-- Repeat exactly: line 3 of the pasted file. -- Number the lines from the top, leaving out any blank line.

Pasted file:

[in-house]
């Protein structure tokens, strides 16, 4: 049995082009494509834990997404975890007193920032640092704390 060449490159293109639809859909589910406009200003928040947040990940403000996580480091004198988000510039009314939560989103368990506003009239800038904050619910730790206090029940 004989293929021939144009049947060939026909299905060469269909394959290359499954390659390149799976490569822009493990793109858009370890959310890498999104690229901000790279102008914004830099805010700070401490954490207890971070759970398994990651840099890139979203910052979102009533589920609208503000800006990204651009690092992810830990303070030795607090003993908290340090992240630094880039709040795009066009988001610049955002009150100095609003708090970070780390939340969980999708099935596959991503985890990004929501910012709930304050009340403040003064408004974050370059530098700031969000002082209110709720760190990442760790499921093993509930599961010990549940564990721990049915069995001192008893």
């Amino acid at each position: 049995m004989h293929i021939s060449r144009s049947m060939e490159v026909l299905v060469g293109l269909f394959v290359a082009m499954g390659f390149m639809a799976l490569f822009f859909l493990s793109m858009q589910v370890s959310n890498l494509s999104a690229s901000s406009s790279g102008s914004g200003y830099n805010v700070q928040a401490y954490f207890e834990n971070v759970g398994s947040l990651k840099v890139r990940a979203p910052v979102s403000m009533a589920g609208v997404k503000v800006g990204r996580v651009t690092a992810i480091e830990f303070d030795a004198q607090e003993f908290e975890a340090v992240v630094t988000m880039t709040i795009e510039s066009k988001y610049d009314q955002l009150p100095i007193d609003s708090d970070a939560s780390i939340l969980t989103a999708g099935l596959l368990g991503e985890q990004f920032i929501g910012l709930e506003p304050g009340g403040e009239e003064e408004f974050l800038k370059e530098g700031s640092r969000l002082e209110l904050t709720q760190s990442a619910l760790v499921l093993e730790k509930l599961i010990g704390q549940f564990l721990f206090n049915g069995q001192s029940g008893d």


């Amino acid at each position: 049995m004989h293929i021939s060449r144009s049947m060939e490159v026909l299905v060469g293109l269909f394959v290359a082009m499954g390659f390149m639809a799976l490569f822009f859909l493990s793109m858009q589910v370890s959310n890498l494509s999104a690229s901000s406009s790279g102008s914004g200003y830099n805010v700070q928040a401490y954490f207890e834990n971070v759970g398994s947040l990651k840099v890139r990940a979203p910052v979102s403000m009533a589920g609208v997404k503000v800006g990204r996580v651009t690092a992810i480091e830990f303070d030795a004198q607090e003993f908290e975890a340090v992240v630094t988000m880039t709040i795009e510039s066009k988001y610049d009314q955002l009150p100095i007193d609003s708090d970070a939560s780390i939340l969980t989103a999708g099935l596959l368990g991503e985890q990004f920032i929501g910012l709930e506003p304050g009340g403040e009239e003064e408004f974050l800038k370059e530098g700031s640092r969000l002082e209110l904050t709720q760190s990442a619910l760790v499921l093993e730790k509930l599961i010990g704390q549940f564990l721990f206090n049915g069995q001192s029940g008893d």